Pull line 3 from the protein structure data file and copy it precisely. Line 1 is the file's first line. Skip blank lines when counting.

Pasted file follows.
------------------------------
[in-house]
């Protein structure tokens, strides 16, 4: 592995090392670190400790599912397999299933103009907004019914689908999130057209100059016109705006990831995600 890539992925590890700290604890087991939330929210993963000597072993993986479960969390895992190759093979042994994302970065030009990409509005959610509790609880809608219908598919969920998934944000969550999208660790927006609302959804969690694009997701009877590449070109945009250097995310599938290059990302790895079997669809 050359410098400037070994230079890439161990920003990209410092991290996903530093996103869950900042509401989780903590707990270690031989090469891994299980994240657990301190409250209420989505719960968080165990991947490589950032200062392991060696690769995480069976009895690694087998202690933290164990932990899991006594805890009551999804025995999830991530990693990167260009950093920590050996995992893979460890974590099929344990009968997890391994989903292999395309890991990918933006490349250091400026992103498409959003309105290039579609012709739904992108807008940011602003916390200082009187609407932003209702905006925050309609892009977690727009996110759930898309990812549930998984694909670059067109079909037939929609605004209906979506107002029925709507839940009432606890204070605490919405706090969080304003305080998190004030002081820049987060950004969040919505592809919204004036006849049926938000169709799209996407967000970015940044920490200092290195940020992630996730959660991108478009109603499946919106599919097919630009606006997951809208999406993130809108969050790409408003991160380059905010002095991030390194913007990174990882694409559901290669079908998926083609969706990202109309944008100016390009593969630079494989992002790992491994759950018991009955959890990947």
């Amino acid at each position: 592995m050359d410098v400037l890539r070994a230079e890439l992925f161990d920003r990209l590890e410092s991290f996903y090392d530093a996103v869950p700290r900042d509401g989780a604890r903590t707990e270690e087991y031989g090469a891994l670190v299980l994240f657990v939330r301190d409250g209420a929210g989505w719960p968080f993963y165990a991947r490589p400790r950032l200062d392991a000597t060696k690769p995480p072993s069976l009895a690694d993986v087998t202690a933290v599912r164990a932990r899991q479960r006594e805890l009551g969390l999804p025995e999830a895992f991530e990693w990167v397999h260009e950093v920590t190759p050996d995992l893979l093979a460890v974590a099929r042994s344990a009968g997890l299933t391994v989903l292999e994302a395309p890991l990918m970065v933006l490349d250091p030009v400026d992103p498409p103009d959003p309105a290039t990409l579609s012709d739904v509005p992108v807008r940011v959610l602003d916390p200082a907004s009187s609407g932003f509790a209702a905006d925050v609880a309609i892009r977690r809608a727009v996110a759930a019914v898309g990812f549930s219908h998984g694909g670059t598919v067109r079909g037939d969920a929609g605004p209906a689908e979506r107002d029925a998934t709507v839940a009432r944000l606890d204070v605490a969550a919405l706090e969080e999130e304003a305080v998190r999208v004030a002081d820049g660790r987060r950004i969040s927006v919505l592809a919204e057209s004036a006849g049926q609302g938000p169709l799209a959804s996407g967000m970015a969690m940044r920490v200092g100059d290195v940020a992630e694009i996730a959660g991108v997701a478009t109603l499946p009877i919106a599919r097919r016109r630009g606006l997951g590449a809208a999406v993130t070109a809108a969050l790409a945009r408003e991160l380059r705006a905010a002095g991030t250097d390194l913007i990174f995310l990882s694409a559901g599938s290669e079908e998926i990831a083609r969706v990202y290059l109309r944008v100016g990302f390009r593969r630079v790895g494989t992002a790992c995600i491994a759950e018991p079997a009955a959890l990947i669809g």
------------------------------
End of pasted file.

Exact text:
């Amino acid at each position: 592995m050359d410098v400037l890539r070994a230079e890439l992925f161990d920003r990209l590890e410092s991290f996903y090392d530093a996103v869950p700290r900042d509401g989780a604890r903590t707990e270690e087991y031989g090469a891994l670190v299980l994240f657990v939330r301190d409250g209420a929210g989505w719960p968080f993963y165990a991947r490589p400790r950032l200062d392991a000597t060696k690769p995480p072993s069976l009895a690694d993986v087998t202690a933290v599912r164990a932990r899991q479960r006594e805890l009551g969390l999804p025995e999830a895992f991530e990693w990167v397999h260009e950093v920590t190759p050996d995992l893979l093979a460890v974590a099929r042994s344990a009968g997890l299933t391994v989903l292999e994302a395309p890991l990918m970065v933006l490349d250091p030009v400026d992103p498409p103009d959003p309105a290039t990409l579609s012709d739904v509005p992108v807008r940011v959610l602003d916390p200082a907004s009187s609407g932003f509790a209702a905006d925050v609880a309609i892009r977690r809608a727009v996110a759930a019914v898309g990812f549930s219908h998984g694909g670059t598919v067109r079909g037939d969920a929609g605004p209906a689908e979506r107002d029925a998934t709507v839940a009432r944000l606890d204070v605490a969550a919405l706090e969080e999130e304003a305080v998190r999208v004030a002081d820049g660790r987060r950004i969040s927006v919505l592809a919204e057209s004036a006849g049926q609302g938000p169709l799209a959804s996407g967000m970015a969690m940044r920490v200092g100059d290195v940020a992630e694009i996730a959660g991108v997701a478009t109603l499946p009877i919106a599919r097919r016109r630009g606006l997951g590449a809208a999406v993130t070109a809108a969050l790409a945009r408003e991160l380059r705006a905010a002095g991030t250097d390194l913007i990174f995310l990882s694409a559901g599938s290669e079908e998926i990831a083609r969706v990202y290059l109309r944008v100016g990302f390009r593969r630079v790895g494989t992002a790992c995600i491994a759950e018991p079997a009955a959890l990947i669809g």